Women central government employees who have filed complaints of sexual harassment can now get a paid leave of three months during the pendency of inquiry, the government has said.
The leave will be in addition to those already given to central government employees.
The move assumes significance as there have been complaints of accused trying to influence or threaten victims of sexual harassment in a few cases.
Leave up to a maximum of 90 days may be granted to an aggrieved female government servant during the pendency of inquiry, an order issued by Department of Personnel and Training (DoPT) said.
"The leave so granted to the aggrieved woman under this rule shall not be debited against the leave account," it said.
This provision has been framed under the 'Sexual Harassment of Women at Workplace (Prevention, Prohibition and Redressal) Act, 2013—a legislation mandated to provide protection to women against sexual harassment at work place.
Though the Act has the provision for grant of leave to the aggrieved woman up to a period of three months, the Union government had not yet incorporated it in the service rules that govern leave of its employees. The DoPT has now incorporated this provision in the Central Civil Services (leave) Rules, 1972.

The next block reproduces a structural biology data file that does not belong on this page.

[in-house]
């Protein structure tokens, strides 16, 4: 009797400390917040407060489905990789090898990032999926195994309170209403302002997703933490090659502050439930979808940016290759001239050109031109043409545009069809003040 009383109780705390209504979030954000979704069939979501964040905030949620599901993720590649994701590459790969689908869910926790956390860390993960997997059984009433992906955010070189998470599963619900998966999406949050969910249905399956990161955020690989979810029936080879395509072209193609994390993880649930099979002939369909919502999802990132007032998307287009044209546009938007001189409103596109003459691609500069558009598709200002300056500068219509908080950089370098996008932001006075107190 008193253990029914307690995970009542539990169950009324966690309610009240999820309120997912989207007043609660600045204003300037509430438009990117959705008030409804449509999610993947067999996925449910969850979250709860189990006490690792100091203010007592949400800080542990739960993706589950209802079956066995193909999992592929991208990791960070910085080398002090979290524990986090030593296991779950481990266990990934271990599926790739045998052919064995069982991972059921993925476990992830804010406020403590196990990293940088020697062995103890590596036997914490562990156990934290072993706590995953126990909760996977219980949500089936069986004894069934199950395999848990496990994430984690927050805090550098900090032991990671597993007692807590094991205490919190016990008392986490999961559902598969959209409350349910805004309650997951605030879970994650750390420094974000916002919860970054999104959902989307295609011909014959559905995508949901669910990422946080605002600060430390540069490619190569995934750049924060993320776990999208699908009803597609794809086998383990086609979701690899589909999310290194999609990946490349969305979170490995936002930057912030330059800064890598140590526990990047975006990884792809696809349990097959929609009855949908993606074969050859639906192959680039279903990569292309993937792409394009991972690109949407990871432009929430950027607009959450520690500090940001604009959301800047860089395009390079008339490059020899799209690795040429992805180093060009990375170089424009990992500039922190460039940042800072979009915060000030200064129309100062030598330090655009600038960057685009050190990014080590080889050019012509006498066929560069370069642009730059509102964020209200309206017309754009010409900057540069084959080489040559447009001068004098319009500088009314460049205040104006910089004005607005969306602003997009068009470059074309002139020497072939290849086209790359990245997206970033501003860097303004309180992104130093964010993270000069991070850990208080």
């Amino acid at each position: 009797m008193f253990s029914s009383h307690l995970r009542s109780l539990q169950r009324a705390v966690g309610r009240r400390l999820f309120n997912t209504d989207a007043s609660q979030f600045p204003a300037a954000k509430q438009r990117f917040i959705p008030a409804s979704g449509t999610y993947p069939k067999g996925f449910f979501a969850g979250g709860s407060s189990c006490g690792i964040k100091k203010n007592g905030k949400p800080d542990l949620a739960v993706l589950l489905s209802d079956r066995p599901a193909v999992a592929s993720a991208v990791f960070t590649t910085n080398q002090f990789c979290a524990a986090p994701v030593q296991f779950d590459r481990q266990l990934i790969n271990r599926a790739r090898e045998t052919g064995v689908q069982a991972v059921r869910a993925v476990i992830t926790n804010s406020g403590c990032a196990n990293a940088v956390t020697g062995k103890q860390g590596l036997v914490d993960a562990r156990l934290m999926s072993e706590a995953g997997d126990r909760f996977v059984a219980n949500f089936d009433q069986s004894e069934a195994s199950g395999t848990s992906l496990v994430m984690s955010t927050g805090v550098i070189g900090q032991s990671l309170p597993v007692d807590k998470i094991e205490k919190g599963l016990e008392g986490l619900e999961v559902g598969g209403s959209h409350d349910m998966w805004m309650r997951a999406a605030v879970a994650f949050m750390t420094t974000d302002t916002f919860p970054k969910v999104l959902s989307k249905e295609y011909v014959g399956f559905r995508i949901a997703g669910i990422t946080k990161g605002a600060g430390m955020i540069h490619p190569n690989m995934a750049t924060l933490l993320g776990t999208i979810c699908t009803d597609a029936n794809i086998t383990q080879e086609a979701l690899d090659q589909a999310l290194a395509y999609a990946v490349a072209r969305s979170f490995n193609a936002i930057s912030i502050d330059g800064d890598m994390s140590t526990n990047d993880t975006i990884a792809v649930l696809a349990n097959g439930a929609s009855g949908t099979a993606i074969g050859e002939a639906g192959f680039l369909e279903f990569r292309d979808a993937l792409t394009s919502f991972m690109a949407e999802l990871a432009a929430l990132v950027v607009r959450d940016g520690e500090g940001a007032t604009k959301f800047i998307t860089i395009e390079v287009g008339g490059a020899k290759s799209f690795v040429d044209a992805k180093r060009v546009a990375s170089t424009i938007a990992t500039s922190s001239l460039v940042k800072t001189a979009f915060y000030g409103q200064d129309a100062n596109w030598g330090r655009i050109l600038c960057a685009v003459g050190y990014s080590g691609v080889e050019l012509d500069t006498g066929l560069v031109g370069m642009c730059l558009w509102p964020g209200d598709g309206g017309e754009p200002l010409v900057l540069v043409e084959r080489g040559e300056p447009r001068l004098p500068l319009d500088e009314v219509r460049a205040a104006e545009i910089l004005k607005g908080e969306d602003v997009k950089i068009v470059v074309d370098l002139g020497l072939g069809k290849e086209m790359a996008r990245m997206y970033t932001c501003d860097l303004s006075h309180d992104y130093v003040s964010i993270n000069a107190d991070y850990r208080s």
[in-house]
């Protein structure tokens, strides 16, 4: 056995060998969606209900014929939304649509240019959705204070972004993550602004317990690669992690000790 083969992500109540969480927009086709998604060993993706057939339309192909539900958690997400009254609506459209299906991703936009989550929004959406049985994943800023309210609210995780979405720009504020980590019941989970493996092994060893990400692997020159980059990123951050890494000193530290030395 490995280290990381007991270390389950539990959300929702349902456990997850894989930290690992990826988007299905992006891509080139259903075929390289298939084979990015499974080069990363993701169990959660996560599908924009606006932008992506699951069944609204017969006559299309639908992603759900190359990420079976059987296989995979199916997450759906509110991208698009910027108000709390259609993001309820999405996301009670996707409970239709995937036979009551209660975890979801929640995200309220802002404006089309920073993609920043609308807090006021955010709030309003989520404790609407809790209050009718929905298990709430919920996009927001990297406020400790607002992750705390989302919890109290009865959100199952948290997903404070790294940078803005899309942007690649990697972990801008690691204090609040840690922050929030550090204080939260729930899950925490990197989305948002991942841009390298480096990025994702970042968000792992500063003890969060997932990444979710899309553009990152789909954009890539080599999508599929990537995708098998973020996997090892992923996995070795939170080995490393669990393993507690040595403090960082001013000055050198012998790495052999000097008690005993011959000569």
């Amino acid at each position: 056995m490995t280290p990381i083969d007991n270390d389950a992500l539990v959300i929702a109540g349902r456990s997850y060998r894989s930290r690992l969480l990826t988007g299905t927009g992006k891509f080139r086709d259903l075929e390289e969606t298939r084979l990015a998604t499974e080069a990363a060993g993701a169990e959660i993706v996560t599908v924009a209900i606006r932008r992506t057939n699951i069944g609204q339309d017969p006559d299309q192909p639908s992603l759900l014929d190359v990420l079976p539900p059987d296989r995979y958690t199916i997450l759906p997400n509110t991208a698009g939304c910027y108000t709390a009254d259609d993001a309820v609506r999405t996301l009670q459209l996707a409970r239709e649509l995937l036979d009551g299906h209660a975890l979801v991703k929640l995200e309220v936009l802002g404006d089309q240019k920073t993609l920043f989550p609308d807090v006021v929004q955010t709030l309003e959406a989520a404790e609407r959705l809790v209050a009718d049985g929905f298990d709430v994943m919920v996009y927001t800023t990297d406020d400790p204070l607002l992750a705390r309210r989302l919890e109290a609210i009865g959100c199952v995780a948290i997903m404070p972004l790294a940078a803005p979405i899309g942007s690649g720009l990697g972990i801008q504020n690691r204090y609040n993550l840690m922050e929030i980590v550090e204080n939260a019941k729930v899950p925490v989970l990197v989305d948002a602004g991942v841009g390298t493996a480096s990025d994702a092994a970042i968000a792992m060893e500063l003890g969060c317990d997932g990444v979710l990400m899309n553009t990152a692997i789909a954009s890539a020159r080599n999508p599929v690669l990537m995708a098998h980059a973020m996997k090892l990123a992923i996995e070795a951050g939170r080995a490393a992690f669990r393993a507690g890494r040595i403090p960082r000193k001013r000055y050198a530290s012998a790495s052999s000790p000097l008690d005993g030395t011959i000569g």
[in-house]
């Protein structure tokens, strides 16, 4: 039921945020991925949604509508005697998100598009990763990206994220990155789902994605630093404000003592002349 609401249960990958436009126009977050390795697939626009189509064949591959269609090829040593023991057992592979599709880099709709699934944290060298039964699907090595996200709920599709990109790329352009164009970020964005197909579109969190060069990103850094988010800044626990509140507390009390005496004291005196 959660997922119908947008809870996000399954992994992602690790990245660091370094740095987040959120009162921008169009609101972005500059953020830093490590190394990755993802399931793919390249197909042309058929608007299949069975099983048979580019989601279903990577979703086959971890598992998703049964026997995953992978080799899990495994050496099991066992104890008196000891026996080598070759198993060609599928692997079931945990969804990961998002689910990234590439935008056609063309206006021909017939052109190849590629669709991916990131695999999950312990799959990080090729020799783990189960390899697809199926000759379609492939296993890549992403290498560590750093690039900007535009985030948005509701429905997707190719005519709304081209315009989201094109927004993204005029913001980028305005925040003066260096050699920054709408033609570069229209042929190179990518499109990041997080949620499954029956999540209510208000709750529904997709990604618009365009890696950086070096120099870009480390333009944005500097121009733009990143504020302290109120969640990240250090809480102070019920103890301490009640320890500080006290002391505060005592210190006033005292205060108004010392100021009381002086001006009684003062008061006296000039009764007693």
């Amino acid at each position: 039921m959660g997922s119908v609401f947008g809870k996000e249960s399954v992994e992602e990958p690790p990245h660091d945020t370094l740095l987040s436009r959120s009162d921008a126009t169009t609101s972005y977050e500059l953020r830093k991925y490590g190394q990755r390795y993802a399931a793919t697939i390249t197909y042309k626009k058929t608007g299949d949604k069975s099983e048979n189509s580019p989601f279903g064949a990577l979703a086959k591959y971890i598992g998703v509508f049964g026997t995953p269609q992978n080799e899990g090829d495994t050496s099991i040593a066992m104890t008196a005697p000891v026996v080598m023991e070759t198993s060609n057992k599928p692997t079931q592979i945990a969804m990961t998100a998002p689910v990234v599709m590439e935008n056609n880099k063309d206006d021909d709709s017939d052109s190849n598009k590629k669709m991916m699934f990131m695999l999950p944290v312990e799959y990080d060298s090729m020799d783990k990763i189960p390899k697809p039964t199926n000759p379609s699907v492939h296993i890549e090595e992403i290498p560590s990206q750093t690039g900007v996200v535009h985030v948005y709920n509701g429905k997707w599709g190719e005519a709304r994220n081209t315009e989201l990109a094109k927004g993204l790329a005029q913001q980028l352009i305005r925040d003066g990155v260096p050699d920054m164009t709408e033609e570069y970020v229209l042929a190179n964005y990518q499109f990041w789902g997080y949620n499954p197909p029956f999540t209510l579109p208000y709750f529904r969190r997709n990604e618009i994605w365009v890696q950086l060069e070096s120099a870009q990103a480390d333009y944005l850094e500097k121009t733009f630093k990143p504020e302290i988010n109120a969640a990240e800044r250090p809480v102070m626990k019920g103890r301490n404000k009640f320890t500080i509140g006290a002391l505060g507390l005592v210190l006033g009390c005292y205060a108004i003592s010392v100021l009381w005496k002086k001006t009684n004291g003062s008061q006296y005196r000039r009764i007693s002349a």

"It will come as a relief to the victims who undergo a lot of trauma while working in the office that too in the presence of the accused," a senior DoPT official said.
Sexual harassment includes physical contact and advances, demand or request for sexual favours, sexually coloured remarks, showing any pornography and any other unwelcome physical, verbal and non-verbal conduct of a sexual nature.
Besides, implied or explicit promise of preferential or detrimental treatment in employment; implied or explicit threat about her present or future employment status; interference with her work, creating an intimidating, offensive or hostile work environment for her; and humiliating treatment likely to affect her health or safety may also amount to sexual harassment.